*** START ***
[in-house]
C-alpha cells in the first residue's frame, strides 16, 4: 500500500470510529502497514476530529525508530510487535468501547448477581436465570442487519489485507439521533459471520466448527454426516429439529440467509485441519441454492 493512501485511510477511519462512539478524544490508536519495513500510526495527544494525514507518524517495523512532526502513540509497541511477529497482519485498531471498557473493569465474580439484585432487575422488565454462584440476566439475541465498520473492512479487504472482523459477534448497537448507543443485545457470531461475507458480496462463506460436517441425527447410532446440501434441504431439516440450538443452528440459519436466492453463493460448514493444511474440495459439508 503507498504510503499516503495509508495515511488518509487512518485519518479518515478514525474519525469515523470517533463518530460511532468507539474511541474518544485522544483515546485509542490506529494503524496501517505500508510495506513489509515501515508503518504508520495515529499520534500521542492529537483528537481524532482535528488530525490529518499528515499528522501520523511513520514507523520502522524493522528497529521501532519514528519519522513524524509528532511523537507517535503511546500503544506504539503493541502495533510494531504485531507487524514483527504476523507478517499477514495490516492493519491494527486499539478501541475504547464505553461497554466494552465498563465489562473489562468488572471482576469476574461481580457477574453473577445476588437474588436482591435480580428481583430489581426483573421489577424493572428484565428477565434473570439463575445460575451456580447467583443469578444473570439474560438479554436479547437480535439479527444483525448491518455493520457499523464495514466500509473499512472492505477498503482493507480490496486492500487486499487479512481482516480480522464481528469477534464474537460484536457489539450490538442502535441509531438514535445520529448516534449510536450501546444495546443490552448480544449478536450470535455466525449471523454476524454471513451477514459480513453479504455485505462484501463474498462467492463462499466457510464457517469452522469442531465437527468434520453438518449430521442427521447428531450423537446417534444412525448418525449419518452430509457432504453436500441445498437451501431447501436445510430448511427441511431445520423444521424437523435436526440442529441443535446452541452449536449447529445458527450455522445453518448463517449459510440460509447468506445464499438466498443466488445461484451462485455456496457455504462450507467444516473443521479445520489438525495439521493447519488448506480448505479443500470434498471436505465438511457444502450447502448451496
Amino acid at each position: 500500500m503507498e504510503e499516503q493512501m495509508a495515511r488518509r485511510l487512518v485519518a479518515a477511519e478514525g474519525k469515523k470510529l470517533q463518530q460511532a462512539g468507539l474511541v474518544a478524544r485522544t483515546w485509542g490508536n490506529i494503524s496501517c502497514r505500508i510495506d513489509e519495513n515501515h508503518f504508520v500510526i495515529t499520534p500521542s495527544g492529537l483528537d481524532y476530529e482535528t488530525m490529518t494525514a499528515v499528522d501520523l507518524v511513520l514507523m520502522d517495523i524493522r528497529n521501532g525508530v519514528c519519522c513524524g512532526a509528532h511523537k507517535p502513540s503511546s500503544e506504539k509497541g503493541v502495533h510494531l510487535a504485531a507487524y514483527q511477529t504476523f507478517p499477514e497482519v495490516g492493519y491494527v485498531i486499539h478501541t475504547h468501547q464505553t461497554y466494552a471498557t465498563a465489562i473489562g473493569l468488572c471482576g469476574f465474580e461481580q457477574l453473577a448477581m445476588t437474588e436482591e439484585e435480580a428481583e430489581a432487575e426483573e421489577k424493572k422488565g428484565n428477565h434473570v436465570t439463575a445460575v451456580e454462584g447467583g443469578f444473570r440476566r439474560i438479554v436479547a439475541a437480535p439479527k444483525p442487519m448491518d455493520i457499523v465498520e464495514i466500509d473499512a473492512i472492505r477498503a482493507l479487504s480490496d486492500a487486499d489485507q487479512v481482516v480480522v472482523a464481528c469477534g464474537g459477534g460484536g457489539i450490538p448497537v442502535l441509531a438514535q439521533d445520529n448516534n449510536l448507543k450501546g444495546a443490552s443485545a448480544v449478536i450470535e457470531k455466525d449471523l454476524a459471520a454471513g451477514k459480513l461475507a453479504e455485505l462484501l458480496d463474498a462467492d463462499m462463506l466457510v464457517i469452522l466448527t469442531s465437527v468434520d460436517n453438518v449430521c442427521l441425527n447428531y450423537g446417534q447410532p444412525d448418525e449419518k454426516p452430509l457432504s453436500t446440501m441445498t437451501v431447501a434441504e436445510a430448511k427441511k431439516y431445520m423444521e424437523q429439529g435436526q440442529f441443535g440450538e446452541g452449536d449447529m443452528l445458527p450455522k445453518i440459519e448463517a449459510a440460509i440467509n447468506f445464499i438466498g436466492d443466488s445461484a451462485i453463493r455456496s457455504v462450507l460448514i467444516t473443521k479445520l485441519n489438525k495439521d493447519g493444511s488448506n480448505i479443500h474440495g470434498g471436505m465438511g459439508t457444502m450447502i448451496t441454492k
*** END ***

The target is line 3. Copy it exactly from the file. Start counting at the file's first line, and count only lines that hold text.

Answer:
Amino acid at each position: 500500500m503507498e504510503e499516503q493512501m495509508a495515511r488518509r485511510l487512518v485519518a479518515a477511519e478514525g474519525k469515523k470510529l470517533q463518530q460511532a462512539g468507539l474511541v474518544a478524544r485522544t483515546w485509542g490508536n490506529i494503524s496501517c502497514r505500508i510495506d513489509e519495513n515501515h508503518f504508520v500510526i495515529t499520534p500521542s495527544g492529537l483528537d481524532y476530529e482535528t488530525m490529518t494525514a499528515v499528522d501520523l507518524v511513520l514507523m520502522d517495523i524493522r528497529n521501532g525508530v519514528c519519522c513524524g512532526a509528532h511523537k507517535p502513540s503511546s500503544e506504539k509497541g503493541v502495533h510494531l510487535a504485531a507487524y514483527q511477529t504476523f507478517p499477514e497482519v495490516g492493519y491494527v485498531i486499539h478501541t475504547h468501547q464505553t461497554y466494552a471498557t465498563a465489562i473489562g473493569l468488572c471482576g469476574f465474580e461481580q457477574l453473577a448477581m445476588t437474588e436482591e439484585e435480580a428481583e430489581a432487575e426483573e421489577k424493572k422488565g428484565n428477565h434473570v436465570t439463575a445460575v451456580e454462584g447467583g443469578f444473570r440476566r439474560i438479554v436479547a439475541a437480535p439479527k444483525p442487519m448491518d455493520i457499523v465498520e464495514i466500509d473499512a473492512i472492505r477498503a482493507l479487504s480490496d486492500a487486499d489485507q487479512v481482516v480480522v472482523a464481528c469477534g464474537g459477534g460484536g457489539i450490538p448497537v442502535l441509531a438514535q439521533d445520529n448516534n449510536l448507543k450501546g444495546a443490552s443485545a448480544v449478536i450470535e457470531k455466525d449471523l454476524a459471520a454471513g451477514k459480513l461475507a453479504e455485505l462484501l458480496d463474498a462467492d463462499m462463506l466457510v464457517i469452522l466448527t469442531s465437527v468434520d460436517n453438518v449430521c442427521l441425527n447428531y450423537g446417534q447410532p444412525d448418525e449419518k454426516p452430509l457432504s453436500t446440501m441445498t437451501v431447501a434441504e436445510a430448511k427441511k431439516y431445520m423444521e424437523q429439529g435436526q440442529f441443535g440450538e446452541g452449536d449447529m443452528l445458527p450455522k445453518i440459519e448463517a449459510a440460509i440467509n447468506f445464499i438466498g436466492d443466488s445461484a451462485i453463493r455456496s457455504v462450507l460448514i467444516t473443521k479445520l485441519n489438525k495439521d493447519g493444511s488448506n480448505i479443500h474440495g470434498g471436505m465438511g459439508t457444502m450447502i448451496t441454492k